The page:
The gland’s swelling will subside when salivary stimulation ceases, and saliva is secreted out of the gland. Depend on the stone’s size, and this may take a few minutes to a few hours.

As described in the formation of the stone section above, stasis of the saliva may lead to the inflowing of bacteria into the gland causing infection, fibrosis, and gland atrophy.

2. Pain

Since the glands are encapsulated, and there is little space for expansion, the saliva’s retention will cause pain unless the stone is small and does not significantly saliva retention.

3. Infection

There may be expressible suppurative or non-suppurative drainage and erythema or warmth in the overlying skin if there is an infection.

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Clinical Steps to Diagnose Salivary Stones

1. Bimanual Palpation

The first step is bimanual palpation directed in a posterior to anterior fashion along the course of the involved duct, and it may be possible to detect a stone.

2. Plain Film Radiographs

Plain film radiographs are helpful to visualize stones.  But the question is they are inexpensive, readily available, and result in minimal radiation exposure.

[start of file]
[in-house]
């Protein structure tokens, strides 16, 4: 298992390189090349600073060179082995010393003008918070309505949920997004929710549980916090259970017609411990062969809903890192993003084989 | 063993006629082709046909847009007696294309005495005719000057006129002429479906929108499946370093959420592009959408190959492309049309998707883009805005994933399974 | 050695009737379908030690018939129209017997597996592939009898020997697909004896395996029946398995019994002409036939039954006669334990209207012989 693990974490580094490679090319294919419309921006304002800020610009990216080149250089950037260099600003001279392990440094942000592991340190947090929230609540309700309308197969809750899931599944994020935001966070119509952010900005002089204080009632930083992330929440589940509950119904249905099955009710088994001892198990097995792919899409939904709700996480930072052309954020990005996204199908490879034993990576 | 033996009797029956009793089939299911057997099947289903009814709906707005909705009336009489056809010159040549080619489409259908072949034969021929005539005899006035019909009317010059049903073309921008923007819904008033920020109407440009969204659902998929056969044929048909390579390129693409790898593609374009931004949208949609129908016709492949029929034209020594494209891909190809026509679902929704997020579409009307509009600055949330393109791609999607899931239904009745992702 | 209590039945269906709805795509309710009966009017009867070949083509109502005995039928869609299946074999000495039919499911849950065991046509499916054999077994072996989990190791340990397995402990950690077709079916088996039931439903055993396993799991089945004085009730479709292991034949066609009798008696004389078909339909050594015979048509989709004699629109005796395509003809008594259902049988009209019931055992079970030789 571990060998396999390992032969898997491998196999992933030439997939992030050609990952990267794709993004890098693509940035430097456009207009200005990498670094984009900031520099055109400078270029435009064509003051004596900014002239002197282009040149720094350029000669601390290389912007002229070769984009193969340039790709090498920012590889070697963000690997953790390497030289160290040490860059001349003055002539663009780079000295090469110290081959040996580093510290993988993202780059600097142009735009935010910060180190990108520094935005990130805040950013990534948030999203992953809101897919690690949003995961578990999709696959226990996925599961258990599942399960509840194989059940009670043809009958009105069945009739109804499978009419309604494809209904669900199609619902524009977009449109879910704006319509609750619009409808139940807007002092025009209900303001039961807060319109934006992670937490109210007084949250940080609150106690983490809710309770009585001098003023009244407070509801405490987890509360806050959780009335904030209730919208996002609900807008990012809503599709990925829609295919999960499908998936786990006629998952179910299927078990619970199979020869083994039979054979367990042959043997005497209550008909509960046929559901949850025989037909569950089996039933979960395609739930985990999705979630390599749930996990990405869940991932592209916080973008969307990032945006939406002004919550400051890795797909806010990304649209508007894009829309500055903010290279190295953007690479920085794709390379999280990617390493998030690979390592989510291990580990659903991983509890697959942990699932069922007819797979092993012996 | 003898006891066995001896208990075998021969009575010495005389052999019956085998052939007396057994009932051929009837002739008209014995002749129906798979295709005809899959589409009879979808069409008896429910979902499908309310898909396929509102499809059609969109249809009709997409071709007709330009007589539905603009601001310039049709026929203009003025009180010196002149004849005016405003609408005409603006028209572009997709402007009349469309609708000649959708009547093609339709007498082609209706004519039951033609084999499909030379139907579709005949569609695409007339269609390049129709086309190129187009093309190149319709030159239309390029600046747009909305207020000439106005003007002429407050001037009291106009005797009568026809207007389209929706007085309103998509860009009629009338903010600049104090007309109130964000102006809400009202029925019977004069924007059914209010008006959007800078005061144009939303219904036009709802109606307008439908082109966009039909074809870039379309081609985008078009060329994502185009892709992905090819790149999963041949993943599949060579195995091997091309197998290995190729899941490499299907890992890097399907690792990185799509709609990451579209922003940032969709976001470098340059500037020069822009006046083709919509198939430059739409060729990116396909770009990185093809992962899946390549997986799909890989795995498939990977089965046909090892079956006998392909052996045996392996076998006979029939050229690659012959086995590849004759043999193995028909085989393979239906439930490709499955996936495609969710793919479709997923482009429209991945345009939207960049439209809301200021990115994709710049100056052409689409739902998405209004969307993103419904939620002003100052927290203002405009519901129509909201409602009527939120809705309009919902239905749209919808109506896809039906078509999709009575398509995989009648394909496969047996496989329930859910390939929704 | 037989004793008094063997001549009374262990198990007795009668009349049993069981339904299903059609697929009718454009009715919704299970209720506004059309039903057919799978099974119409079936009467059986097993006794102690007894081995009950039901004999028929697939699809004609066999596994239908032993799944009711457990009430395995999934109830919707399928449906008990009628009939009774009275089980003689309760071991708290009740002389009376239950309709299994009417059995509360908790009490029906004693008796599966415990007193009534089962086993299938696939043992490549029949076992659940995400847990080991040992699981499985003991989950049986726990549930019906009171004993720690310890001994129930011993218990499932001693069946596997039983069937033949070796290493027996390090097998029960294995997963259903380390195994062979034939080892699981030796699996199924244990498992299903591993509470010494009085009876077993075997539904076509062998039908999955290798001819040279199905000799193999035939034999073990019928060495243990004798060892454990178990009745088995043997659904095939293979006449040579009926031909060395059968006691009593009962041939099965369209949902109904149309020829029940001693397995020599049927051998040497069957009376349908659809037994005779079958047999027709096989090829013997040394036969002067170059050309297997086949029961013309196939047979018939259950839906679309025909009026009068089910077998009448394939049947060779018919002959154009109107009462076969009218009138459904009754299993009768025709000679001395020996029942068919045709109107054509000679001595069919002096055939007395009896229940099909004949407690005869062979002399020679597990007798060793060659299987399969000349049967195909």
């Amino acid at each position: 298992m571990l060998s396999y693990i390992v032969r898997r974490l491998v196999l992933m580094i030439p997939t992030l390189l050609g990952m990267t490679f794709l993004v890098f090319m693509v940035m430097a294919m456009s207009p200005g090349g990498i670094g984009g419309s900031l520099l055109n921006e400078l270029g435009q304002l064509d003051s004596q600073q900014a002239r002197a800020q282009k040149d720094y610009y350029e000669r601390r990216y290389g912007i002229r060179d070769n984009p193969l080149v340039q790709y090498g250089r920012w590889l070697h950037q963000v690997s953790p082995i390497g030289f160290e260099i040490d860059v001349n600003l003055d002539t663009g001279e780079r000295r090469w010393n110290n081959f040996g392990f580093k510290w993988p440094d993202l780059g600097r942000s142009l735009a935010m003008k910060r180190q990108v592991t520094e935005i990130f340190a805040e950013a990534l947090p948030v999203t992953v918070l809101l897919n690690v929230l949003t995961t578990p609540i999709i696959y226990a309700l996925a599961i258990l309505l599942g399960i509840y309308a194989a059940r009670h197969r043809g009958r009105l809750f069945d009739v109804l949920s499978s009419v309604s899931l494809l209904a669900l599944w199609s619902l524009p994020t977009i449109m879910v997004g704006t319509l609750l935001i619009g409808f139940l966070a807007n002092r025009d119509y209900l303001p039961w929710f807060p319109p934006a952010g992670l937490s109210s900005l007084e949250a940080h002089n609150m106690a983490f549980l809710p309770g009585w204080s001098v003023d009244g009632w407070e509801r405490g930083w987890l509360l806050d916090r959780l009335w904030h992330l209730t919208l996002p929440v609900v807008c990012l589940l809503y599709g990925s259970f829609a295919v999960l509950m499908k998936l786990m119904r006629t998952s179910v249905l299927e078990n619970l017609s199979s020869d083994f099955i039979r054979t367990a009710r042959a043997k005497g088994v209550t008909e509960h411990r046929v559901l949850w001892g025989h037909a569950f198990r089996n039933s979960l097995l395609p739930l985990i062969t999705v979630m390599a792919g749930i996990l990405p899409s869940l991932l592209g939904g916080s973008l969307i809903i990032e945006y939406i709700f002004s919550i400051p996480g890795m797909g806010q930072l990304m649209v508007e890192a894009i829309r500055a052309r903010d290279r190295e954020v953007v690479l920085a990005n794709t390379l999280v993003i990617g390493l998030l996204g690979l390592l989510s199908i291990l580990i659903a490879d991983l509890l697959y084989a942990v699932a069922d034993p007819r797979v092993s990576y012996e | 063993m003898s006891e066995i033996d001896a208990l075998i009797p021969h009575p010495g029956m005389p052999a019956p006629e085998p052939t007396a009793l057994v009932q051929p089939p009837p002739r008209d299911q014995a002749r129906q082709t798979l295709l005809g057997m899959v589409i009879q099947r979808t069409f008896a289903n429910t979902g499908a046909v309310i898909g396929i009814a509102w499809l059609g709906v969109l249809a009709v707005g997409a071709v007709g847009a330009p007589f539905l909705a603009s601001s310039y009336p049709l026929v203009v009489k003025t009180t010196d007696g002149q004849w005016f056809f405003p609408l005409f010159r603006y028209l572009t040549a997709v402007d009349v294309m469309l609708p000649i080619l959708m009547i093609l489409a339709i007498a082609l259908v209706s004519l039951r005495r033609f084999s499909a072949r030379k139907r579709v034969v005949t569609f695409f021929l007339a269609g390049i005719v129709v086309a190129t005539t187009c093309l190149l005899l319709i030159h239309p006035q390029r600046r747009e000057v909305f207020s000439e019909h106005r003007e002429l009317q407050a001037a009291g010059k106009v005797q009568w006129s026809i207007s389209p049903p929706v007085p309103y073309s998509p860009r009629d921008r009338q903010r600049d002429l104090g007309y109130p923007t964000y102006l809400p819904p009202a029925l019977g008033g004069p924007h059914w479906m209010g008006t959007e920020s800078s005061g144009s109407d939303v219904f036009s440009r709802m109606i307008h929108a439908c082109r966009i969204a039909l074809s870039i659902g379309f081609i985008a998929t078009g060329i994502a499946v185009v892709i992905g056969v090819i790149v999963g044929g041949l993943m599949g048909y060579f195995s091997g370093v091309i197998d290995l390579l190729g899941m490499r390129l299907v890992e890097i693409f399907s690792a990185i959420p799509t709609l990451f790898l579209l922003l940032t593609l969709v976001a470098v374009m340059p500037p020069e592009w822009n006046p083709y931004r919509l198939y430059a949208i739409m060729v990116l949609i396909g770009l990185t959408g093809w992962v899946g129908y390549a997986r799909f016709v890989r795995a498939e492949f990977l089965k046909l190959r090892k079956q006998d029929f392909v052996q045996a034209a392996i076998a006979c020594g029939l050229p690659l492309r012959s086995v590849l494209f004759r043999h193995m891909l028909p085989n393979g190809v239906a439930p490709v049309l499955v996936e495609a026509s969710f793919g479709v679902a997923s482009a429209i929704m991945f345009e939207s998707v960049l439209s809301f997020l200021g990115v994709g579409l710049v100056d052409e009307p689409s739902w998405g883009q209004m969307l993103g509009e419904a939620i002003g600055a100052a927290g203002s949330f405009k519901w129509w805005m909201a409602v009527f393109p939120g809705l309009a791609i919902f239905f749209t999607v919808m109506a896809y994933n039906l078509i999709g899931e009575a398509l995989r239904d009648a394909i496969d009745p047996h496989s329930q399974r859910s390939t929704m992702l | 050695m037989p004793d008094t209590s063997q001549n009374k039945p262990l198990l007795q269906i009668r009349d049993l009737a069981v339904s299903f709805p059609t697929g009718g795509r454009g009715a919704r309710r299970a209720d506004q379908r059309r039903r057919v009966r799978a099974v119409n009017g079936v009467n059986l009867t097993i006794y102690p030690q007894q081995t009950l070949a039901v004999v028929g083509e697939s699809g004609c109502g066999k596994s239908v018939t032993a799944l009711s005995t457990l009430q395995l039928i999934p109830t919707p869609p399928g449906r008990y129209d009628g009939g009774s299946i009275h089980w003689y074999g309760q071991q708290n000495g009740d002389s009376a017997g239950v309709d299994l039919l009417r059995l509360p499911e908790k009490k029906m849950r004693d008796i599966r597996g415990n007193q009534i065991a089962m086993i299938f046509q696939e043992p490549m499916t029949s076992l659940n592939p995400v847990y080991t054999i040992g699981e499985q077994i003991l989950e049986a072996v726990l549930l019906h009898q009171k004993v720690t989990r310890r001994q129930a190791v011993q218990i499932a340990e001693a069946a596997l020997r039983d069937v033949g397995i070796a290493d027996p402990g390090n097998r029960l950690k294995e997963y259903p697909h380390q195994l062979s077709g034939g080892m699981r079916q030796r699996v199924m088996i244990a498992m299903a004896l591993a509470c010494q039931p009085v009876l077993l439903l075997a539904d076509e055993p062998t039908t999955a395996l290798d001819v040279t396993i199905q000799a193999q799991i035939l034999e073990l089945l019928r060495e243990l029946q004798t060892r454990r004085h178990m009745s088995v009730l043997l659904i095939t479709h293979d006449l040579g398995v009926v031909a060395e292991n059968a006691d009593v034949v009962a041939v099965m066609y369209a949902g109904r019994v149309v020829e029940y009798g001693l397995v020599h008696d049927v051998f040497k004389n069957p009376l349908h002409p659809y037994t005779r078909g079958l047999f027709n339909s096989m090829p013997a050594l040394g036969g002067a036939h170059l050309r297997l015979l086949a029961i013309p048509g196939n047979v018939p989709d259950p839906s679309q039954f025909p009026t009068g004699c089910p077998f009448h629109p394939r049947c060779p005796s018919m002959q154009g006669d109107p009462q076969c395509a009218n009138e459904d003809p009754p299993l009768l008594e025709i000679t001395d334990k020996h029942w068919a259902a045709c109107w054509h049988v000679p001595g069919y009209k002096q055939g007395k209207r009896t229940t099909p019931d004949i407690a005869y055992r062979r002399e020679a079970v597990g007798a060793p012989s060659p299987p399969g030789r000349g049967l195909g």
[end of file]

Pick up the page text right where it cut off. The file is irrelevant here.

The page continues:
Can salivary stone detect on plain radiography?

It is essential to understand that 50% of parotid gland stones and 20% of submandibular gland stones are poorly calcified [4].  This is clinically significant as these poorly calcified stones will not be detected radiographically.

3. Conventional Sialography

A catheter will be inserted through the duct opening oil, or water-based iodine contrast will be instilled. Then imaging using panoramic, CBCT, CT images, or MRI will be used. Sialolith will look like a void in the sialography image.

4. Ultrasound

Ultrasound is widely used as a first-line imaging modality to assess the presence of salivary gland stone. It is safe as no radiation is involved in the modality, less costly than other imaging, and can visualize large stones.

5. CT Scan

CT images have higher sensitivity than plain film radiography for detecting salivary stones using a slice thickness of 0.2– 0.5 mm.

6. CBCT Scan

CBCT can be used, and it has the advantages of reduced superimpositions and distortions of the panoramic image and reduced radiation exposure over medical CT.

7. Sialendoscopy

Sialendoscopy can be used as a diagnostic and therapeutic technique for salivary gland stones. Its advantages include allowing visualization of the duct canal and segments of a duct and removing stone if possible.


How are salivary stones treated?

Treatment starts with managing the acute phase using analgesics, hydration, and antipyretics, as necessary.  If the stone is noticed near the duct’s orifice and it has a small size, sialogogues such as sugarless lemon troches, massage, and heat applied to the affected area may also be beneficial to eject the stone outside.